A little too late, but at least Glen Eira Council are recognising the mistakes the over development has made so far. Too many cheap apartments with no or little parking. The idea of increasing the population is fine, except the public transport and open space available does not and will not support this increase. We have lost the local Carnegie community vibe shopping strip to cheap student eating places, and a transient student population with dodgy overseas postal shops selling stolen baby formula and food outlets breaking health and safety regulations. (I would not risk eating these foods after seeing what goes on in the kitchens at the rear of Koornang road). No sense of community anymore, Carnegie was once a lovely relaxed community minded shopping strip. Forget even getting a park most of the time at Woolworths behind Koornang Road, it is taken up by the units residents parking and cheap eat customers. It has become an overheated concrete jungle. All the "lovely' pictures of green open space and mature trees the developers and SkyRail put in brochures are rubbish. I wonder where these 'artists' who draw up the 'impressions' get the idea we have such potential create these lovely green open spaces. Carnegie is just an overheated, concrete, crowded slum now, with overflowing smelly skip bins in the car parks full of rotten food waste.
  • Paul T over 1 year ago
    A comment on the Minimal Change residential area dwelling type. I understand that the intent of these side by side arrangements is to increase density and provide gardens to both and minimise driveway length. I have yet to see examples of this type of development that work well visually - the design is usually poor and non contextual. Good north aspect is almost impossible to achieve for both units: at least one unit is mostly deprived of solar access. These dual unit developments usually replace existing houses that were better constructed, built of more durable materials, and that have paid their carbon debt many times over. SO apart form increased density and finacial return, little community value is achieved. Large trees are lost and are almost impossible to replace in the new configuration. It would be better to lose this type of development and instead encourage good medium density multi unit solutions.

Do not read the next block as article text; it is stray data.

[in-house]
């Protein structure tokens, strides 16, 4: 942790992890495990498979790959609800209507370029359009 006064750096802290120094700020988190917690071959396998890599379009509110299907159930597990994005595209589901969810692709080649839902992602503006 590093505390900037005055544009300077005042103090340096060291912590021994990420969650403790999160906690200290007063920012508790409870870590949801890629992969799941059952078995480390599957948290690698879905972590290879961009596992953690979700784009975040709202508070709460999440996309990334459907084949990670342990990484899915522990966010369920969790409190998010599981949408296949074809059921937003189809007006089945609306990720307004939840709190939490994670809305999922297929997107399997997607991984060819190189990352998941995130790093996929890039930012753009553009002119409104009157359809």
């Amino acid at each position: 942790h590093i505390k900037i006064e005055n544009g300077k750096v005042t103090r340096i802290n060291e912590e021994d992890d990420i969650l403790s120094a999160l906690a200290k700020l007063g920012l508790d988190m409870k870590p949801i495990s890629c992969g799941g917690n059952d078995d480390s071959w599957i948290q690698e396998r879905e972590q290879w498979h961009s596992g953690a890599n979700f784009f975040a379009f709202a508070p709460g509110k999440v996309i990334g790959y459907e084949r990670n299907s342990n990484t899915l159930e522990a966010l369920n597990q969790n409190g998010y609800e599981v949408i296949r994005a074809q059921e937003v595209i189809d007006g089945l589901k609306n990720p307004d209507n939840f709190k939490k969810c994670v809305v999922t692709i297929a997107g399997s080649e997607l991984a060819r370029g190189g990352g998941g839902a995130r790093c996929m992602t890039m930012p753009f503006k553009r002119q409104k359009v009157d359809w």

• Jane Krause over 1 year ago
    Yes I definitely think that there are going to be some positive changes in the area around Carnegie & I am happy with what the design concept is is going to look like but as long as it doesn’t end up spoiling the character of the area to much & we just end up living in a concrete jungle . So hopefully they have also included some great parks in the design .
  • Beena over 1 year ago
    Totally agree that sensible and enforceable guidelines are put in place. Koornang Road needs greater diversity and parking! Don't bother trying to do your shopping at Woolworths at lunchtime on a Sunday because you won't find a park - it's take by people eating at the restaurants. Also, sick and tired if the one look concrete box apartment complexes - all white (which will stain and crack in 5yrs). Over the years I've heard, the word 'sympathetic' used over, and over again by Glen Eira Council - haven't seen an example yet!!!!!!! Don't give us 'warm and fuzzy' words - have the guts to mean what you say - that would be a nice change.
  • Leonie mccausland over 1 year ago
    Removed by moderator.
  • Michele Kennedy over 1 year ago
    I agree that the current quality of design of apartment blocks that are being built in Murrumbeena and surrounding suburbs are of poor taste visually and will date quickly. I also strongly disagree with the height of 4 & 5 story being permitted. with the continuation of this to be granted will clearly affect the visual aspect, the feel of the suburb and destroy the quality suburb nature and turn the area into a concrete jungle. The mix of shops, more to do with the numerous one type of ethnic restaurant in Koornang Road permitted, is turning the street into a cheap low quality area. If Council allow this to continue i believe the area will drastically decline that can only have a flow on affect concerning demographic and sustained investment.
  • Bennyboy248 over 1 year ago
    Apartment design quality is a huge thing, they need to have some design features a lot of the apartments around Carnegie and Murrumbeena are already looking old and outdated. The quality look of these buildings affects the look of the surrounding homes and streets, if they look ugly and old the rest of the area will look the same!